French Onion Soup with a Halal Substitute for Wine
Those of you who have read and/or cooked from the My Halal Kitchen cookbook will probably already know about this recipe, which is classically French, and a Halal twist by me for the red wine that is traditionally used to flavor the broth. I love that it is one of those recipes in which everything was used up, perhaps in times of scarcity and in the winter months it is an especially warming soup. I highly suggest you make the beef broth to go with it. It just doesn’t taste the same without it.
I grew up having this soup on special occasions (without any wine at all) and my favorite part of it was the cheesy toasted bread on top. I always wondered how they managed to do it, and why it actually tasted so good in the soup when it was dunked in there so nice and deep. Once I started making it myself and found the proper Halal substitutes, I was blown away by how easy it started to become since the whole process was demystified over time. I hope to do the same for you here, as well as encourage you to try it if you’ve never done so before. As I already said, but it’s worth mentioning again, it really is such a perfect dish for chilly winter evenings.
I have a few notes ahead of sharing the recipe again (the first time was in the My Halal Kitchen cookbook):
1) try to have beef broth made ahead of time- it will make your life so much easier just to have it on hand, otherwise the length of making this soup is just ridiculously long;
2) if you don’t have grape juice on hand, an interesting and tasty substitute I’ve found to be is Pekmez, the Turkish grape molasses (but you only need a tiny amount, since it is very concentrated);
3) if you can’t use Gruyere cheese, you can substitute any type of white cheddar or raw milk cheese, it will taste just fine.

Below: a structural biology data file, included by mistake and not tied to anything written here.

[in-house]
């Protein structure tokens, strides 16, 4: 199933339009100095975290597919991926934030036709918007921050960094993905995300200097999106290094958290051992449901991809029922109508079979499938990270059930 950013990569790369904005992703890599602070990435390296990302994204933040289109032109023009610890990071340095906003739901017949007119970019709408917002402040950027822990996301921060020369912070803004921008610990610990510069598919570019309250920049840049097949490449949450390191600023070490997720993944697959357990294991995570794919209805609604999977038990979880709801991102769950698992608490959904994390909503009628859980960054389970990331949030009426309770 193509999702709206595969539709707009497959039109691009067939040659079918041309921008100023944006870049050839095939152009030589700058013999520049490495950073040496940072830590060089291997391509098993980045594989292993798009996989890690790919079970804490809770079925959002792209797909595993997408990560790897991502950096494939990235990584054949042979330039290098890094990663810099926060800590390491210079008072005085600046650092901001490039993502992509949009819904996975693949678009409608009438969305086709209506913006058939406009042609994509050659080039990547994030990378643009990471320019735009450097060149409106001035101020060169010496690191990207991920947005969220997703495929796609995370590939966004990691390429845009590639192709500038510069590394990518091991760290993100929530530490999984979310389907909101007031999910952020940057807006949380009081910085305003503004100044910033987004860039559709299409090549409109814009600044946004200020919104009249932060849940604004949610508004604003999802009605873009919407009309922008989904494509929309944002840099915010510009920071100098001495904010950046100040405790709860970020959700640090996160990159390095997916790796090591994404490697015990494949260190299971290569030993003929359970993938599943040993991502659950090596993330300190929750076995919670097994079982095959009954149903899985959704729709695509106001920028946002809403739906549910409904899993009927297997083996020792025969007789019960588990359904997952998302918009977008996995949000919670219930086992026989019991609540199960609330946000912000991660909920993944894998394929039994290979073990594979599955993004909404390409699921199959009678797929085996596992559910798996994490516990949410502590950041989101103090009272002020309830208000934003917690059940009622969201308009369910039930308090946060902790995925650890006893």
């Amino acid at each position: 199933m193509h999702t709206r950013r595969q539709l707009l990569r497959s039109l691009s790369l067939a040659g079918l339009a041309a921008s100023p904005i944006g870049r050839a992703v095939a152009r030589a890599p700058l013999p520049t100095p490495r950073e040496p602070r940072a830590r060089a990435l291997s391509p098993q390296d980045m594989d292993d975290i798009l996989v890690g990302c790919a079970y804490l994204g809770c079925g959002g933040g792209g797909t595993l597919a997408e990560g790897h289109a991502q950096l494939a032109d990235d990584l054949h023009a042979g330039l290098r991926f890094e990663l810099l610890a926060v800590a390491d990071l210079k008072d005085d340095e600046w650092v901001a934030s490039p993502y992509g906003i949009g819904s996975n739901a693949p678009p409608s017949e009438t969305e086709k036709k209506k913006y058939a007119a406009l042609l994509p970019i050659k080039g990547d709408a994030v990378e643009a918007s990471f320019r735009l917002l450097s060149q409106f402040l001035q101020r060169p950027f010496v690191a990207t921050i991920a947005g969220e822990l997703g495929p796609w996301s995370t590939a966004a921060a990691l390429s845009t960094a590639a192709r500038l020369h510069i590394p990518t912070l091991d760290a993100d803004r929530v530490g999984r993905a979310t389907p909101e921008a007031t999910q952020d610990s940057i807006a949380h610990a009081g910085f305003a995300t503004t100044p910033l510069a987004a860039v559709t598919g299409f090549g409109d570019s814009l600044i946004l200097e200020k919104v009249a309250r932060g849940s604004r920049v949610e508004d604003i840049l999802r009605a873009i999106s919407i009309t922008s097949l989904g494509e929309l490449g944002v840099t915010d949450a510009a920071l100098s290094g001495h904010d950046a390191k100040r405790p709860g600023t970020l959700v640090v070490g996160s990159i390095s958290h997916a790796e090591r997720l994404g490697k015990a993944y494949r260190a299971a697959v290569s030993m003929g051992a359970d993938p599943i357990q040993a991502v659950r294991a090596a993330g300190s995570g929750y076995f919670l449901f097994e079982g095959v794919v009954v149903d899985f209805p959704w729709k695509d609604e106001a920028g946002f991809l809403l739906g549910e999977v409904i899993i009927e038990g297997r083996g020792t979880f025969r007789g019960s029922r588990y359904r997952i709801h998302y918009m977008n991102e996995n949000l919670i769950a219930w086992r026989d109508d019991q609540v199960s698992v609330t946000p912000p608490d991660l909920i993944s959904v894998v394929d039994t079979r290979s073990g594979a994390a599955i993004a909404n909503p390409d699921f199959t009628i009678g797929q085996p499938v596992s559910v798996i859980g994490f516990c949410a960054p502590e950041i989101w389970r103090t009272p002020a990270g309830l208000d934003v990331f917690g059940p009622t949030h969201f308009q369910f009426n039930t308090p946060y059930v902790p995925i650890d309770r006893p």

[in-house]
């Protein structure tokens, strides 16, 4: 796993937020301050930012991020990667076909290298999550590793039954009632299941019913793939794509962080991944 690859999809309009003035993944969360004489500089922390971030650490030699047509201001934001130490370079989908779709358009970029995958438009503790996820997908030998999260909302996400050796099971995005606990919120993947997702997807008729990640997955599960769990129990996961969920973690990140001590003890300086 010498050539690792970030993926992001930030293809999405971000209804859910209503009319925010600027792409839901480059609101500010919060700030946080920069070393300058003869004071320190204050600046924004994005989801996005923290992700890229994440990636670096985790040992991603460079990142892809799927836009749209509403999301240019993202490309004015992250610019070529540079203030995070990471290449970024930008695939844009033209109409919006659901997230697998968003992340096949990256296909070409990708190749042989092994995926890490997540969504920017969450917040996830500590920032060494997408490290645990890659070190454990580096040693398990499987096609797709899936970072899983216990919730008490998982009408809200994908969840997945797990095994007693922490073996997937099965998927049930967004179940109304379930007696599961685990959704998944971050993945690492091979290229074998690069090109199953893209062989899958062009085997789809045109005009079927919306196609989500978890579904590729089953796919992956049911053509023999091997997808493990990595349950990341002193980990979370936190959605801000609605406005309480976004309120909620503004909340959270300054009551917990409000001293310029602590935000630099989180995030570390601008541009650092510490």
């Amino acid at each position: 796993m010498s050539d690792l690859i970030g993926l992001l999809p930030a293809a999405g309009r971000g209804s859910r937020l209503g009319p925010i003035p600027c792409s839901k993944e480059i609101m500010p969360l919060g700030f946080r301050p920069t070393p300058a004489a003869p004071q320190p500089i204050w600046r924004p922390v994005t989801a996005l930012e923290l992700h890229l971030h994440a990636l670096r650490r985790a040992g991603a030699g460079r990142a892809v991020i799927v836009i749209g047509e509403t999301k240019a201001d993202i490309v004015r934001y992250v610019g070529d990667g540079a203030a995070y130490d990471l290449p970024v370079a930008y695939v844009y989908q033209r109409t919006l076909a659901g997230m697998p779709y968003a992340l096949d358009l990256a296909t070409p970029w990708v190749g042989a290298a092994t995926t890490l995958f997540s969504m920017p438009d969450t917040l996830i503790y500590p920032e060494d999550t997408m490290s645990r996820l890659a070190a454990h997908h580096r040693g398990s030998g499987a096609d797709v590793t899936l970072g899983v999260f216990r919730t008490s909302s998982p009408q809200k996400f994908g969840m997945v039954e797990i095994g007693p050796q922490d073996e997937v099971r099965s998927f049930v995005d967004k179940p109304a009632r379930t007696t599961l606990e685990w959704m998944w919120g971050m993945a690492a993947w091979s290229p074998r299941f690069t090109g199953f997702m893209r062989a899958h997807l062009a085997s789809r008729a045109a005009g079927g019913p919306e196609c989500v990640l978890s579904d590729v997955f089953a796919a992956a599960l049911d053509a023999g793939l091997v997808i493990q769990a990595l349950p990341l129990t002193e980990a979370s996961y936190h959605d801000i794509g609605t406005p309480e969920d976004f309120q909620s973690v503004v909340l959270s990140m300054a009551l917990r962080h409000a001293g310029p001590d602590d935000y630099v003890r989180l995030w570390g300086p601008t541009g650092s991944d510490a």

FRENCH ONION SOUP with a HALAL SUBSTITUTE FOR RED WINE
Makes 4 bowls of soup
4 tablespoons unsalted butter
2 tablespoons olive oil
4 cups thinly sliced yellow onions
2 1/2 teaspoons sea salt
1-1/2 teaspoon ground black pepper (optional)
2 tablespoons flour
1/2 cup concord grape juice (not from concentrate) OR 1-1/2 teaspoons grape Pekmez (Turkish molasses)
1 teaspoon raw cane sugar (optional)
1 quart beef broth (preferably homemade), about 4 cups
1/2 loaf French bread, cut into 12 equally-sized pieces about 1-inch thick each; alternatively use Sourdough bread slices, cut into equally sized pieces.
2 cups freshly grated Gruyere cheese or any type of white cheddar or raw milk cheese, shredded or thinly sliced
In a 4-quart Dutch oven over medium heat, melt the butter. When the butter begins to froth, add the oil. Once the oil is warmed, add the onions and salt. Reduce the heat the medium-low and cook, stirring constantly, for 15 minutes, until the onions have softened and are well-browned.
Add the flour to the Dutch oven and whisk or stir with a spoon until the ingredients are well-combined. Gently add the grape juice or molasses and sugar (if using) and mix well. Add the beef broth and stir to combine.
Set the oven to the broil setting. Alternatively, if you have more time, heat to 350 degrees Fahrenheit.
Back to the soup, raise the heat to medium-high and bring to a boil. Immediately reduce the heat to medium and simmer, covered, for 20-30 minutes.
During the last five minutes of the soup cooking, place the bread slices on a parchment-lined baking sheet. Scatter the cheese evenly over the bread and place the baking sheet under the broiler. Broil for 3 minutes, until melted and browned; alternatively, if using lower heat at 350 degrees F, cook for about 7-10 minutes. Remove from the oven.
Remove soup from heat an ladle into deep bowls. Place a slice of the cheese bread on top of each bowl. Dunk the bread slightly into the soup and serve.